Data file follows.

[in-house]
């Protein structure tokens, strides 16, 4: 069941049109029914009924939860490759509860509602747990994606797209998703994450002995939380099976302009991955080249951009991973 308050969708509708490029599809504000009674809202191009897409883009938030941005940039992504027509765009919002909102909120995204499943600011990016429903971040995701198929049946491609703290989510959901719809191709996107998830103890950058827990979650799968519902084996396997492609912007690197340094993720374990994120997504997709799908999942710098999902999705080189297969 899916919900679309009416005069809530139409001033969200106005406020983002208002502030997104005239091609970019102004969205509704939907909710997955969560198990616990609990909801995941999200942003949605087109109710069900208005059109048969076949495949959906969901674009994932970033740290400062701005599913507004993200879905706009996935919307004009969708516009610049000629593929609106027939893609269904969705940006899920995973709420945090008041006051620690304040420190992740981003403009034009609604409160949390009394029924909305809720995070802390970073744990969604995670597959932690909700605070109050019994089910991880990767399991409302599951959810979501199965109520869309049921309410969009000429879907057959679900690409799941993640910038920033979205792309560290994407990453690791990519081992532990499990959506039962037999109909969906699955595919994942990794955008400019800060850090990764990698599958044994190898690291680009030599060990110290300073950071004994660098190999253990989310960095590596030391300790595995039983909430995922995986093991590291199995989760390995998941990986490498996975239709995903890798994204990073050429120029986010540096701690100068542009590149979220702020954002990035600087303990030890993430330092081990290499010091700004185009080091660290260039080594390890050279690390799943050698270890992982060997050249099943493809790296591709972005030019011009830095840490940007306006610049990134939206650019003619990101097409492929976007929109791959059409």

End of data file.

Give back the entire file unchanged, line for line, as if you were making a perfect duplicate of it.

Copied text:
[in-house]
């Protein structure tokens, strides 16, 4: 069941049109029914009924939860490759509860509602747990994606797209998703994450002995939380099976302009991955080249951009991973 308050969708509708490029599809504000009674809202191009897409883009938030941005940039992504027509765009919002909102909120995204499943600011990016429903971040995701198929049946491609703290989510959901719809191709996107998830103890950058827990979650799968519902084996396997492609912007690197340094993720374990994120997504997709799908999942710098999902999705080189297969 899916919900679309009416005069809530139409001033969200106005406020983002208002502030997104005239091609970019102004969205509704939907909710997955969560198990616990609990909801995941999200942003949605087109109710069900208005059109048969076949495949959906969901674009994932970033740290400062701005599913507004993200879905706009996935919307004009969708516009610049000629593929609106027939893609269904969705940006899920995973709420945090008041006051620690304040420190992740981003403009034009609604409160949390009394029924909305809720995070802390970073744990969604995670597959932690909700605070109050019994089910991880990767399991409302599951959810979501199965109520869309049921309410969009000429879907057959679900690409799941993640910038920033979205792309560290994407990453690791990519081992532990499990959506039962037999109909969906699955595919994942990794955008400019800060850090990764990698599958044994190898690291680009030599060990110290300073950071004994660098190999253990989310960095590596030391300790595995039983909430995922995986093991590291199995989760390995998941990986490498996975239709995903890798994204990073050429120029986010540096701690100068542009590149979220702020954002990035600087303990030890993430330092081990290499010091700004185009080091660290260039080594390890050279690390799943050698270890992982060997050249099943493809790296591709972005030019011009830095840490940007306006610049990134939206650019003619990101097409492929976007929109791959059409």